I want to tell you it's okay to ask but that's actually not a great solution. If you think someone is working on a project but there doesn't seem to be any signs of life, reaching out with an email or a quick word can be a way to verify that they're still on it. It's not great partially because sometimes they might say yes out of embarrassment and then scramble to catch up. The bigger hazard is that too many people asking "so hey, is that thing ready?" is both unhelpful and really annoying. 

Speaking as someone often working on projects that a hundred people care about, if every one of them sent me one email asking if I was still working on it then answering their emails would become a not-insignificant part of the time I'd allocated to the project. Asking where their response will be visible to others can help, but many people will miss that message.

Oh, and if for some reason you think this was written about you specifically, it wasn't. I've had a draft of this essay hanging around for years, and every time I thought about publishing it I worried that one person or another would think it was about them because of recent events. It's not just you! It's me! It's a lot of people! 

The merciless constraints of time and energy, as well as the vagaries of muse and inspiration, mean that people are going to step back from projects. That's frustrating from both sides. Still, for now this is my best advice to myself and others.

Loudly give up, don't quietly fade.

New Comment
12 comments, sorted by Click to highlight new comments since: Today at 1:23 AM

There seems to be an edit error after “If I just stepped forward privately, I tell the people I”. If this post wasn’t about the bystander effect, I would just have hoped someone else would have pointed it out!

Yep, that sure was an edit error. Thank you for pointing it out!

Very well described.

In terms of asking people where a project is, I have a vague idea that instead of asking "Are you still working on project X", you can instead ask

Q : "Hey, what projects are you working on/prioritising at the moment?"

A: "A is happening today. I want to get onto B at the end of the week. C is happening in the background. I haven't forgotten D, don't worry."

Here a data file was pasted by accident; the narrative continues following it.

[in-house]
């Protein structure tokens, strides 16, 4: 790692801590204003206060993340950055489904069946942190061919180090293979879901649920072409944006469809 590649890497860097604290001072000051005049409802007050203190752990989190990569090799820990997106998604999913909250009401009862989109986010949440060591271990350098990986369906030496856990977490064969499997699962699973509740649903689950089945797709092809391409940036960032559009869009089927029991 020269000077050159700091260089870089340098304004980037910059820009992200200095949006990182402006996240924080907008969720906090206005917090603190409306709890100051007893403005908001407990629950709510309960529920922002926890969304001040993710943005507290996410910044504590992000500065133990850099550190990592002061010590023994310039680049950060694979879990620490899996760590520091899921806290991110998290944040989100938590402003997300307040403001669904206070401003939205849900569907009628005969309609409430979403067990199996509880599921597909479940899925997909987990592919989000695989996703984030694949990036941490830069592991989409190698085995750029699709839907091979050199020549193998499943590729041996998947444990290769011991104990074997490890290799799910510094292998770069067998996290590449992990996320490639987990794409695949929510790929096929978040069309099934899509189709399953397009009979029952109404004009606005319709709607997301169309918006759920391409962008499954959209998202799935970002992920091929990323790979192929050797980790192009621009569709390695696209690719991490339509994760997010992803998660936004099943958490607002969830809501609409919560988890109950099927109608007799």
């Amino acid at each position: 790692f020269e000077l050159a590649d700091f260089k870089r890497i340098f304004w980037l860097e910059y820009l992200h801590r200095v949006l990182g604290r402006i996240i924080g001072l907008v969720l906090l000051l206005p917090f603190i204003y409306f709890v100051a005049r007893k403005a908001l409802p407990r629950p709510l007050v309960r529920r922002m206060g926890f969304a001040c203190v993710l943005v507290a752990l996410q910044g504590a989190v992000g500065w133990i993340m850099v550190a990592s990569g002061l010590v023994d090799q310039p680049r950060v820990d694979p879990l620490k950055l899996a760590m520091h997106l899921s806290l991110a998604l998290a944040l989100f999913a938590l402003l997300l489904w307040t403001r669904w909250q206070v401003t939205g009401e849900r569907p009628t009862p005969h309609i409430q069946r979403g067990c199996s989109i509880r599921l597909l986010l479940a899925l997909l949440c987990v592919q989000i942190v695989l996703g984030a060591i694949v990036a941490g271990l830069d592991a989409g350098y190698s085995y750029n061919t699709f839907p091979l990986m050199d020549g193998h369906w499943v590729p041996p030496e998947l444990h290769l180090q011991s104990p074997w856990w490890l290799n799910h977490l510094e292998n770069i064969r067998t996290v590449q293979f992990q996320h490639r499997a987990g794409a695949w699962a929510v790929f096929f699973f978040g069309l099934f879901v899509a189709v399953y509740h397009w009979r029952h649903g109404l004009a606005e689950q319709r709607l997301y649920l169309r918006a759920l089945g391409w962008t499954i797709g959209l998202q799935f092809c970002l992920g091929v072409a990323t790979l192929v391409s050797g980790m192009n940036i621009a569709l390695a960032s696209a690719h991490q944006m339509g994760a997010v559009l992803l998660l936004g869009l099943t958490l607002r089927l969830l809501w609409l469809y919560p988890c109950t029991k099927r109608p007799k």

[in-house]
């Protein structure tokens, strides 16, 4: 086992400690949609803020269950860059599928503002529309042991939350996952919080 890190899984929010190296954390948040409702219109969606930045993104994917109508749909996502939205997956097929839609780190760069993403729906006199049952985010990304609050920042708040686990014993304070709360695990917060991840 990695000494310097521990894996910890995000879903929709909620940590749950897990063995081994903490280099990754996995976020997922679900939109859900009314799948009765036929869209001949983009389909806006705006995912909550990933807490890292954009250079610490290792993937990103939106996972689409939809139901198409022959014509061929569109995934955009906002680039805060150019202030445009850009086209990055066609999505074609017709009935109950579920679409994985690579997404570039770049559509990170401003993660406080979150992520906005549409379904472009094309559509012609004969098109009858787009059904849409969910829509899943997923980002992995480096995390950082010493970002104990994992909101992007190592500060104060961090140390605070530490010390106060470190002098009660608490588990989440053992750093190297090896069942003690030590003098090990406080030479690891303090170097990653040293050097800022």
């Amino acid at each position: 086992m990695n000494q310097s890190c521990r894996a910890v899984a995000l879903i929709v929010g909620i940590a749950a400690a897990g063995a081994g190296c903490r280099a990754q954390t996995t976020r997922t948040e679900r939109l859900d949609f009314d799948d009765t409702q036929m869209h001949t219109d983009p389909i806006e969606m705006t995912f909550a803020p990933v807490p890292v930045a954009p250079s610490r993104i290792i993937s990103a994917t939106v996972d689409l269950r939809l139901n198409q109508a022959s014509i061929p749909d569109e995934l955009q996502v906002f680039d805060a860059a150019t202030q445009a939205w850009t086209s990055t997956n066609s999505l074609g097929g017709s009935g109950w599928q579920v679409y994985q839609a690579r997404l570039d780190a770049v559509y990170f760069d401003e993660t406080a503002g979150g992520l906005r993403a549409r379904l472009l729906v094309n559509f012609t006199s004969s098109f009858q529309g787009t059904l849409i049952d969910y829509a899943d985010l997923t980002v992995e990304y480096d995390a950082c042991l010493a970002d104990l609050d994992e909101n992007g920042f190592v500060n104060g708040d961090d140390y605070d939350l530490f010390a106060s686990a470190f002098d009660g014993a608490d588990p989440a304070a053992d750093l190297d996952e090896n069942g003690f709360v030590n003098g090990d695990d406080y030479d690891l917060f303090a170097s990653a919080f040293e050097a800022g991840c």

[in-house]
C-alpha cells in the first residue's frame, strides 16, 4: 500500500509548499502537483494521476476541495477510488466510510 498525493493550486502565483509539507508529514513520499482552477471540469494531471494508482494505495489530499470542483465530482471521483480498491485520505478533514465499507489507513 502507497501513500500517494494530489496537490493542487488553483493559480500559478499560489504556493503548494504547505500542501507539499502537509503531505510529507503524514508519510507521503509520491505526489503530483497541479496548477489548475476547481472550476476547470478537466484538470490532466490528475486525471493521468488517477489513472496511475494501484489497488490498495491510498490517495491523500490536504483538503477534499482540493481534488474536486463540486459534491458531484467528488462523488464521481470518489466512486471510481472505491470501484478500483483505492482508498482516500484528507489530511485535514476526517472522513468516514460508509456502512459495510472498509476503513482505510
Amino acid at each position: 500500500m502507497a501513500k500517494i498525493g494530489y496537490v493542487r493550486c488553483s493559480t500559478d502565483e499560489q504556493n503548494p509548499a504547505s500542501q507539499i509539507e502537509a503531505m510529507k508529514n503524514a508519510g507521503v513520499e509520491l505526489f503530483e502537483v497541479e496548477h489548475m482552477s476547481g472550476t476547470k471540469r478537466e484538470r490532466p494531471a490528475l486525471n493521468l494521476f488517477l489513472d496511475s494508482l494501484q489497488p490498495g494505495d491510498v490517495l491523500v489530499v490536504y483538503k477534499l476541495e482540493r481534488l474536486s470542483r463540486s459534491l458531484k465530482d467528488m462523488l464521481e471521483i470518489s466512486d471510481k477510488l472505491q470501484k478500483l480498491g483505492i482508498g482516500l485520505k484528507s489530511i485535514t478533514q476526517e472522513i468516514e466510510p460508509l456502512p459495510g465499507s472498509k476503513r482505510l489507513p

Q: (Knows that X is not happening)

I don't think this level of trickery is a good idea.

If you're working with someone honest, you should ask for the info you want. On the other hand, if you're working with someone who will obfuscate when asked "Are you working on X?", I don't see a strong reason to believe that they will give better info when instead asking about their top priorities.

Perhaps. I would not consider it "trickery". You wanted specific information, but instead asked for general information that contained that specific.

If I am the one being asked "are you still working on X", then (for some values of X) I can imagine my though process being "Oh yeah, X, I have been meaning to get onto that", and replying "Sorry, I have been busy with other stuff, will get onto it", then drop the other stuff and do indeed get on with X. In the context of this discussion that would not be the intended outcome, because the intent of the question was to discover information, not to change my priorities.

I think you are sort of missing the point when you bring in "honesty". Even an honest co-worker who you trust can have a thing that is number 10 on their to-do list.  A simple yes/no "is it on your to-do list" would yield a yes. Although in this case it is in real danger of never actually being done, simply because if its number 10 on the list now then its implied value is low enough that new things coming onto the list are very likely to leapfrog it.

I still think that if you want to know where X is on someone's TODO list, you should ask that instead of asking for their full TODO list. This feels nearly as wrong as asking for someone's top 5 movies of the year, instead of whether or not they liked Oppenheimer (when you want to know if they liked Oppenheimer).